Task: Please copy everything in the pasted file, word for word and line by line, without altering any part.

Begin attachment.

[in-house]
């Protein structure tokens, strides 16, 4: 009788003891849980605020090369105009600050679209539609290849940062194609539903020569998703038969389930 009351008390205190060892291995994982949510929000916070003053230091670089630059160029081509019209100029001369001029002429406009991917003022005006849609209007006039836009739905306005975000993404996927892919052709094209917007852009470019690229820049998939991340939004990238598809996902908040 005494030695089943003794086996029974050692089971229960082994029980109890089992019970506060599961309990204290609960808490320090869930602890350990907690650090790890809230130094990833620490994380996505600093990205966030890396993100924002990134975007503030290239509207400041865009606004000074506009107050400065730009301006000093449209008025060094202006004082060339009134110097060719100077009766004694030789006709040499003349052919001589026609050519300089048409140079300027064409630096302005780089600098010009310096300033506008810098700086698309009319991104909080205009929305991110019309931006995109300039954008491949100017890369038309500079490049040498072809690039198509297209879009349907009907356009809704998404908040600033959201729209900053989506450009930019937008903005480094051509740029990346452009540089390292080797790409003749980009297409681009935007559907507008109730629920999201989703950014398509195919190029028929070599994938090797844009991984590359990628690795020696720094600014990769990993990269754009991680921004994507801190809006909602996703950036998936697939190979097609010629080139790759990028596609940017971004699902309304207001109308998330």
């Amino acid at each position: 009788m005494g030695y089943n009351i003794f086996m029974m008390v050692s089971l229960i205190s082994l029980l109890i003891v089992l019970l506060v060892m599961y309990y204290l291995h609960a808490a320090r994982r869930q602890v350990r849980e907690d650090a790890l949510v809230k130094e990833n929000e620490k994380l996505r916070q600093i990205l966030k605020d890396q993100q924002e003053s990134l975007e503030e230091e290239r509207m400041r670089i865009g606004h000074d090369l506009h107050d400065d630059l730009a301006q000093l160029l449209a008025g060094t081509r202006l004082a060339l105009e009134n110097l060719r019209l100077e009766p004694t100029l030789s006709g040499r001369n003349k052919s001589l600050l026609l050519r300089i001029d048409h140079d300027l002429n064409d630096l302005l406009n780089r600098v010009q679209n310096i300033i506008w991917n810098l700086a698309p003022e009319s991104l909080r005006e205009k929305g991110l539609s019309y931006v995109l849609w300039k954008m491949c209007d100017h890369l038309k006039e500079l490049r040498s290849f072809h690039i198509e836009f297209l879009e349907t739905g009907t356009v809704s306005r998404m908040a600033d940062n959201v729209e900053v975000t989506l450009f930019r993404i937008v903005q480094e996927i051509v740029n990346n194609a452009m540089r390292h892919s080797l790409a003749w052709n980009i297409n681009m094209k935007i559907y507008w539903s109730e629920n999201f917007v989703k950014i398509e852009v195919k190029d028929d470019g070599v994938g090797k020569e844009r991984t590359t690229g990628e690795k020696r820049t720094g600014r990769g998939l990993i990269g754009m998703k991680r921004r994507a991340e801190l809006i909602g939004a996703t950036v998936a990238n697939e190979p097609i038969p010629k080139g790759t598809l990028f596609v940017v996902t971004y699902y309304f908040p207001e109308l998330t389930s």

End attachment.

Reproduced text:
[in-house]
């Protein structure tokens, strides 16, 4: 009788003891849980605020090369105009600050679209539609290849940062194609539903020569998703038969389930 009351008390205190060892291995994982949510929000916070003053230091670089630059160029081509019209100029001369001029002429406009991917003022005006849609209007006039836009739905306005975000993404996927892919052709094209917007852009470019690229820049998939991340939004990238598809996902908040 005494030695089943003794086996029974050692089971229960082994029980109890089992019970506060599961309990204290609960808490320090869930602890350990907690650090790890809230130094990833620490994380996505600093990205966030890396993100924002990134975007503030290239509207400041865009606004000074506009107050400065730009301006000093449209008025060094202006004082060339009134110097060719100077009766004694030789006709040499003349052919001589026609050519300089048409140079300027064409630096302005780089600098010009310096300033506008810098700086698309009319991104909080205009929305991110019309931006995109300039954008491949100017890369038309500079490049040498072809690039198509297209879009349907009907356009809704998404908040600033959201729209900053989506450009930019937008903005480094051509740029990346452009540089390292080797790409003749980009297409681009935007559907507008109730629920999201989703950014398509195919190029028929070599994938090797844009991984590359990628690795020696720094600014990769990993990269754009991680921004994507801190809006909602996703950036998936697939190979097609010629080139790759990028596609940017971004699902309304207001109308998330």
């Amino acid at each position: 009788m005494g030695y089943n009351i003794f086996m029974m008390v050692s089971l229960i205190s082994l029980l109890i003891v089992l019970l506060v060892m599961y309990y204290l291995h609960a808490a320090r994982r869930q602890v350990r849980e907690d650090a790890l949510v809230k130094e990833n929000e620490k994380l996505r916070q600093i990205l966030k605020d890396q993100q924002e003053s990134l975007e503030e230091e290239r509207m400041r670089i865009g606004h000074d090369l506009h107050d400065d630059l730009a301006q000093l160029l449209a008025g060094t081509r202006l004082a060339l105009e009134n110097l060719r019209l100077e009766p004694t100029l030789s006709g040499r001369n003349k052919s001589l600050l026609l050519r300089i001029d048409h140079d300027l002429n064409d630096l302005l406009n780089r600098v010009q679209n310096i300033i506008w991917n810098l700086a698309p003022e009319s991104l909080r005006e205009k929305g991110l539609s019309y931006v995109l849609w300039k954008m491949c209007d100017h890369l038309k006039e500079l490049r040498s290849f072809h690039i198509e836009f297209l879009e349907t739905g009907t356009v809704s306005r998404m908040a600033d940062n959201v729209e900053v975000t989506l450009f930019r993404i937008v903005q480094e996927i051509v740029n990346n194609a452009m540089r390292h892919s080797l790409a003749w052709n980009i297409n681009m094209k935007i559907y507008w539903s109730e629920n999201f917007v989703k950014i398509e852009v195919k190029d028929d470019g070599v994938g090797k020569e844009r991984t590359t690229g990628e690795k020696r820049t720094g600014r990769g998939l990993i990269g754009m998703k991680r921004r994507a991340e801190l809006i909602g939004a996703t950036v998936a990238n697939e190979p097609i038969p010629k080139g790759t598809l990028f596609v940017v996902t971004y699902y309304f908040p207001e109308l998330t389930s």